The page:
As the Organization of Petroleum Exporting Countries (OPEC) ups its 2012 estimate for the demand for crude oil worldwide for a second month in a row, this is positive news for the thousands of energy and IT engineers seeking work in the coming year. Supply for crude oil and associated oil and petroleum based products is expected to supply both American and foreign need for more staff to handle the complex processes needed to produce consumer products. However, this may not be great news for some in the manufacturing and transportation sectors – two industries hit hard by the economic recession.
The OPEC forecast was recently the topic of a Bloomberg Report, that stated, “OPEC will need to produce 30.1 million barrels a day to balance global crude supply and demand”, according to the group’s secretariat. “That’s up 100,000 barrels a day from its forecast last month. OPEC cut its global demand forecast for 2012.” OPEC officials further went on to say, “Economic turbulence is shaking oil demand as the slowdown hits manufacturing activities worldwide.” We can only hope that the interest of developing less expensive, more plentiful energy sources leads to more jobs for millions of deserving workers around the globe.
For engineers and IT professionals, the career outlook is positive, in light of President Obama’s recent American Jobs Act speech that put the focus on creating more jobs by making improvements to the educational system to produce more skilled engineers and IT workers over the coming decade. America has yet to catch up to other developed nations, like China and India, in terms of the number of engineers and IT professionals available, but this initiative will encourage those looking for new career opportunities to consider engineering as a viable option.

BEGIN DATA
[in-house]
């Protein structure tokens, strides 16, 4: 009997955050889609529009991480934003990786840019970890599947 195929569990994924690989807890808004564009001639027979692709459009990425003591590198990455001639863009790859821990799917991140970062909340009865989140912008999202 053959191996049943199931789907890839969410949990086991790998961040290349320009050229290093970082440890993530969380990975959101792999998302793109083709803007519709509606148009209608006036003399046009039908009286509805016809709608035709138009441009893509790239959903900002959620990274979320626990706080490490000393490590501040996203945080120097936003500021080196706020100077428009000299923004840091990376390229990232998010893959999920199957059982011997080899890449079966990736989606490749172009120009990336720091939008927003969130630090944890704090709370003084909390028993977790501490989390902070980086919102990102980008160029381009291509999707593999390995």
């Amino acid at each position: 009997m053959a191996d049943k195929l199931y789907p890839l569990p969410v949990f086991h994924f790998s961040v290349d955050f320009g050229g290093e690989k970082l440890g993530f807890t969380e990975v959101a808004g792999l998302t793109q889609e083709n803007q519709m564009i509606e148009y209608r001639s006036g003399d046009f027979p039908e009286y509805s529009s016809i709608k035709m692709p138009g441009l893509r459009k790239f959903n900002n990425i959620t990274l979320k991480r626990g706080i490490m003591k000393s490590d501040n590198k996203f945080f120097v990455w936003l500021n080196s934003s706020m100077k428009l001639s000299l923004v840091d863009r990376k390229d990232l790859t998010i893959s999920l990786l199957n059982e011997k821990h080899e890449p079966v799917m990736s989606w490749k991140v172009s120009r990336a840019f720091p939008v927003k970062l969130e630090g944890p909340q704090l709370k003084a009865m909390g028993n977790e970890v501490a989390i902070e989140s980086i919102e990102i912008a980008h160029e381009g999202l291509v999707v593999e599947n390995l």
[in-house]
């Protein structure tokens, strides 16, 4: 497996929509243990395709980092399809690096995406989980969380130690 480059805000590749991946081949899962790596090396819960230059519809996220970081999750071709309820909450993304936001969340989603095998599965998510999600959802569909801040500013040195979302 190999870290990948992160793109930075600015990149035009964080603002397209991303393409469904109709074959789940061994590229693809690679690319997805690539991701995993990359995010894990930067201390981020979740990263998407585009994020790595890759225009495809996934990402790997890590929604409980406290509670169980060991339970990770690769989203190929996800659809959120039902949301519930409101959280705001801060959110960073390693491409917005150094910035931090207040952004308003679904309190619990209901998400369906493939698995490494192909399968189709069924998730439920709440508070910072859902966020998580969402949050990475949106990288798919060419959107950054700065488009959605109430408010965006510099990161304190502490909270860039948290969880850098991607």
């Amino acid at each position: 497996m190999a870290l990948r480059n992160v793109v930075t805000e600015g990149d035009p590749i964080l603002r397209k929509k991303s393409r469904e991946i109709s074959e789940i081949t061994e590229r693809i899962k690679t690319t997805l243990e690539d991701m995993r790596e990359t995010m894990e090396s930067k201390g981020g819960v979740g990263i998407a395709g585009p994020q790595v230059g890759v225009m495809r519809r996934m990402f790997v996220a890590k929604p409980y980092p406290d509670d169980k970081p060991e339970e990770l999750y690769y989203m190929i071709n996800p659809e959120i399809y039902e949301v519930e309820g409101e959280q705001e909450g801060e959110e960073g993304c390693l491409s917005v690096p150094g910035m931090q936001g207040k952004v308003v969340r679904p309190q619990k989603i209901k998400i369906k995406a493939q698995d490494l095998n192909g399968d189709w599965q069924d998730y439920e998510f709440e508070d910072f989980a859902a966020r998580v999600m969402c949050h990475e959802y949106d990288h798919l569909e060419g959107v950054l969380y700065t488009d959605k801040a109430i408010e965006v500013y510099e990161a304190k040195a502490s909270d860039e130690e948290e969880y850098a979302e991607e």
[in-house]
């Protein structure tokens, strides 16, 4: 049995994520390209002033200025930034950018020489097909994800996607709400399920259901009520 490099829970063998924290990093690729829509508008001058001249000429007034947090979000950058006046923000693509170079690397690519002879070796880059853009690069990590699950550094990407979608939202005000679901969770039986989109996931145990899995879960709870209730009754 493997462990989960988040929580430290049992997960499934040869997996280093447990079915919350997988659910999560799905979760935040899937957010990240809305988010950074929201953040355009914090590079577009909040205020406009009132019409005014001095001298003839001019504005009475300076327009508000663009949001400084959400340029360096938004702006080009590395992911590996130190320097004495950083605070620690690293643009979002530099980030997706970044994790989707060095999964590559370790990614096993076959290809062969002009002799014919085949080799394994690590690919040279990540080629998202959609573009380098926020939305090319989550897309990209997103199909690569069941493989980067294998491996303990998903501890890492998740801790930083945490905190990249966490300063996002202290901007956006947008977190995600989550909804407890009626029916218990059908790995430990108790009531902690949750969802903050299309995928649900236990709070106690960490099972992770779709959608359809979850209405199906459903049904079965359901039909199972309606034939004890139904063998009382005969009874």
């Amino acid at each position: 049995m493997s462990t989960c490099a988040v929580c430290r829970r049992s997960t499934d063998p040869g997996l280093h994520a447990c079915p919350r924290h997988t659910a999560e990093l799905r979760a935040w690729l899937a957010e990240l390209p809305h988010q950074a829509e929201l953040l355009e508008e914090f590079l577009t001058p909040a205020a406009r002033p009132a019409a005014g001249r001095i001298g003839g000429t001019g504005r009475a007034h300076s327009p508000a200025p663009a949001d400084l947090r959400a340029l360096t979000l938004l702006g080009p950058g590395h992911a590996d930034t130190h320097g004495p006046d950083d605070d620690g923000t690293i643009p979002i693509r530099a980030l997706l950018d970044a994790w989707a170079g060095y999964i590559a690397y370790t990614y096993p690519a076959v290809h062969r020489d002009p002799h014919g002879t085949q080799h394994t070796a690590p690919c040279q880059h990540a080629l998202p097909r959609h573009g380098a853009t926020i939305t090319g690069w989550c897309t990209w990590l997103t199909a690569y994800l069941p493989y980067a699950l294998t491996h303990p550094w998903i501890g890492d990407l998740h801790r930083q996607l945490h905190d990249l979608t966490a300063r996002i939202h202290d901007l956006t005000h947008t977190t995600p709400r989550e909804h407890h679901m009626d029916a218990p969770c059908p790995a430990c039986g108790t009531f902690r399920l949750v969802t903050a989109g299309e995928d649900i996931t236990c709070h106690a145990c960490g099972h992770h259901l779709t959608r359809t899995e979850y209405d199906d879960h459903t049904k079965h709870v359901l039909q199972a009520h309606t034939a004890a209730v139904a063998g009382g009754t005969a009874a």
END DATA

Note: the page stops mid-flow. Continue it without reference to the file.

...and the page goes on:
We need technology to continue growing if we are to stimulate the economy, so OPEC’s projections confirm that the demand for qualified workers is critical for long term growth and to keep up with industry demands. According to OPEC, “Oil demand will average 88.9 million barrels a day next year, about 100,000 barrels less than its previous forecast, as demand growth in China and India slows, it said. Consumption will average 87.8 million barrels in 2012.” While America struggles to find alternative forms of energy, it’s clear our love affair with gas-powered vehicles and equipment will continue to create jobs in the New Year.
Looking for an engineering, IT or other energy related job for 2012? Consider working with the career experts at Stark Talent for great opportunities!